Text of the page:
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Scientific aims of the team

In recent years ‘Space Weather’ has become in one of the ‘hits’ in physical research indexly because of two different motives. On one side, the effects of geomagnetic storms (the most important phenomena in terms of space weather) on telecommunications and technological systems in general justify the increasing development of this research area. On the other hand, satellites are currently gathering data with unprecedented resolution in space and time, which leads to improvements in the scientific knowledge on physical mechanisms involved.

The term ‘weather’ implies somehow that the goal of research should be to forecast, at least, geomagnetic storms in terms of geomagnetic indices as a function of time. Solar activity and its consequences on the interplanetary space turned out to play a crucial role perturbing the Earth's magnetosphere. In this way, the study of space weather’ (or the solar terrestrial relationship) has developed into four major disciplines: solar physics, interplanetary physics, magnetospheric physics and ionospheric physics (aeronomy). This presently used scheme, in which scientists work separately on their own speciality, does not succeed to make correct predictions (less than 40% turn out to be right). To be successful, space weather researchers need to synthesize and integrate the traditional four major disciplines. Although more progress within those disciplines is still needed, such efforts alone cannot accomplish the task of forecasting space weather.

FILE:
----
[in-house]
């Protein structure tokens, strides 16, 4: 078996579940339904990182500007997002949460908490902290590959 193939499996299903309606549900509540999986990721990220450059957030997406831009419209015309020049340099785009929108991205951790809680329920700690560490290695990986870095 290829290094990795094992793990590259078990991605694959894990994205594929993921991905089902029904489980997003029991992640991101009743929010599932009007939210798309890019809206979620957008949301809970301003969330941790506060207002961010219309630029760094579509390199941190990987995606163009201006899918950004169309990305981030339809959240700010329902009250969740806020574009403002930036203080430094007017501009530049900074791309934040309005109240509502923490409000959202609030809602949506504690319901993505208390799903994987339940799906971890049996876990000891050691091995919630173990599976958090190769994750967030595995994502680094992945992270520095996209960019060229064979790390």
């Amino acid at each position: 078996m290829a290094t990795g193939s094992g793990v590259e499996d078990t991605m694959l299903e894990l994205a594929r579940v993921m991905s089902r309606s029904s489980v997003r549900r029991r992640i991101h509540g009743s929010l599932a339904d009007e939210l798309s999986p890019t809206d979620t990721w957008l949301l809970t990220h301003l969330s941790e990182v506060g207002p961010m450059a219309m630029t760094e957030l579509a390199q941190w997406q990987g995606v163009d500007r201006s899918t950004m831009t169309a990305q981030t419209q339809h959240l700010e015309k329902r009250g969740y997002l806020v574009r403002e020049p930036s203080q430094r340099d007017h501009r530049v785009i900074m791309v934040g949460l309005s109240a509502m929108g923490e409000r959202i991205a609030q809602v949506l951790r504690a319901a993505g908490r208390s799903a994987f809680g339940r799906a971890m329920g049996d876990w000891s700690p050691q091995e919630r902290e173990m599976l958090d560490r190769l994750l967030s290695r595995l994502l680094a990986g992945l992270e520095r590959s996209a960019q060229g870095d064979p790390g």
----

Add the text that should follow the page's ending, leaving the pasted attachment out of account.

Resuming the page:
The present project proposal joins scientists with different, but complementary, expertise in the different disciplines previously mentioned. In this way, a more reliable space weather forecasting can be achieved. The international team has expertise in observational solar physics (SOHO), interplanetary and magnetospheric physics (WIND, ACE and ULYSSES), geomagnetic indices and theoretical modelling of solar activity and solar wind. The goal of the present project is to study every stage of the Sun-Earth connection through a joint analysis and interpretation of a wide range of observational data gathered by ground observations and satellites. The results obtained will allow us to evaluate the predictive capabilities of different theoretical models.